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The Three Main Passover Symbols: Pesach, Matzah and Maror

The Three Main Passover Symbols: Pesach, Matzah and Maror

The powerful gifts of gratitude, hope and grit.

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What’s the most important part of the Passover Seder? I’ll receive many different answers. My great grandfather would have said singing the Hagaddah in the tune that his own grandfather sang the words. My Uncle Leo would have said the delicious food. All the children would have said running around the house trying to find the Afikomen. And my grandmother would have said having the whole family together around the table.

But there is actually one part of the Seder that is the most important for all of us, and we are all obligated to recite it when it comes up in the Haggadah and understand it.

Rabban Gamliel used to say: Whoever has not explained the following three things on Pesach has not fulfilled his duty: Pesach, Matzah and Maror.”

What do each of these symbols mean?

Pesach. The shank bone symbolizes the sacrifice that the Jews in Egypt gave to thank God for the miracle of passing over their houses during the tenth plague in which all the Egyptian’s firstborn died. What can we learn from this sacrifice of gratitude? Just as the Jews thanked God for passing over their houses in Egypt and protecting them from the fate of the Egyptians, we can learn to thank God for the everyday miracles when we are spared from harm in the first place. Driving somewhere and arriving safely. Not getting sick. Not being hungry.

This Passover, think about all the hidden and open miracles that God has done for you in the past year and thank Him for the incalculable number of “ordinary” moments in which He saved you from harm without you even realizing it.

Matzah is the unleavened bread that the Israelites brought with them when they left Egypt. Matzah teaches that God doesn’t need any time to prepare; He can save us in an instant. Since He can turn everything around in a moment, we should never give up hope. And when things are going well, we should remind ourselves that this too is an ongoing miracle. God is with us in this moment even when it seems like everything is just proceeding as “it should.”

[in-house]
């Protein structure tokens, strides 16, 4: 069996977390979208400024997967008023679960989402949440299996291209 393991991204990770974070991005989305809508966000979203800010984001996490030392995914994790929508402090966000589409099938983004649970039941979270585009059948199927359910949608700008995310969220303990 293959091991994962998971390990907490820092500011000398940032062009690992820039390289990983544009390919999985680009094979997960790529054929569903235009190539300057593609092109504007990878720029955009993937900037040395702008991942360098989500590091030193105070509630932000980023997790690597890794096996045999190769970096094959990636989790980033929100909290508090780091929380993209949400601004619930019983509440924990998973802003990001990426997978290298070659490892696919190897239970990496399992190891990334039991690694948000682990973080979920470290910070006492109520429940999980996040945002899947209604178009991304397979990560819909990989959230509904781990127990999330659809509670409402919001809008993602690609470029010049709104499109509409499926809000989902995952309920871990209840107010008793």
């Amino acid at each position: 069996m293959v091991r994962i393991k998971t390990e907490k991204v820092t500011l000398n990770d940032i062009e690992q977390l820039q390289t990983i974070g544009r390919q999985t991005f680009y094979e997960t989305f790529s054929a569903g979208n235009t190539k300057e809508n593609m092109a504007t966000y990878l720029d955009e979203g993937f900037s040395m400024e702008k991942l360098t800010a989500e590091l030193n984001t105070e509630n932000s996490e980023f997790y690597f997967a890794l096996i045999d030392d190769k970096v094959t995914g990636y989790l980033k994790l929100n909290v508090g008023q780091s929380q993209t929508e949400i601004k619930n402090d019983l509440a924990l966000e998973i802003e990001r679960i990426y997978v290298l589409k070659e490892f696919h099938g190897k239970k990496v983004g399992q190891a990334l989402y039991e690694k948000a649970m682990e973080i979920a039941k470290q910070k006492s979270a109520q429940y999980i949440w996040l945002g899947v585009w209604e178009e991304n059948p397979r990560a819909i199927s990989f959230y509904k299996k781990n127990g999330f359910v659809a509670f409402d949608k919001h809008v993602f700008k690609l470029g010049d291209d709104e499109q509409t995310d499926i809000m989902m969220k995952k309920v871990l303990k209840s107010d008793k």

When we look at the matzah, think about the times in your life when everything turned around in a moment, seemingly without any warning or effort on your part and how God can do the same for you today, no matter what your challenges may be.

Maror is the bitter herb that reminds us of the tears that the Jewish people cried when they were slaves in Egypt. It teaches that when we are going through challenging, seemingly bitter times, sweetness and light and hope are just around the corner. Maror reminds us not to avoid obstacles but to instead recognize that they are a necessary part of the process of success. Without our tears and our prayers, the Jewish nation would not have been able to leave Egypt. Without the bitterness and the struggle, we don’t reach our full potential.

When you look at the maror, think of a struggle you have gone through in the past year and how it helped you become who you are today.

Pesach, matzah, maror symbolize gratitude, hope and grit. With these three powerful gifts we sit around our Seder tables and thank God for the miracle of our freedom.

(The Pesach and matzah explanations are based on Rav Moshe Feinstein ztz”l explanations found in The Reb Moshe Haggada)

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Visitor Comments: 1

(1) William Barrocas, April 19, 2016 1:57 PM

Happy Passover to all Jews

As April 2016 has already brought in Nissan 5776 I pray Peace and Blessings aplenty reign supreme in every Jewish heart

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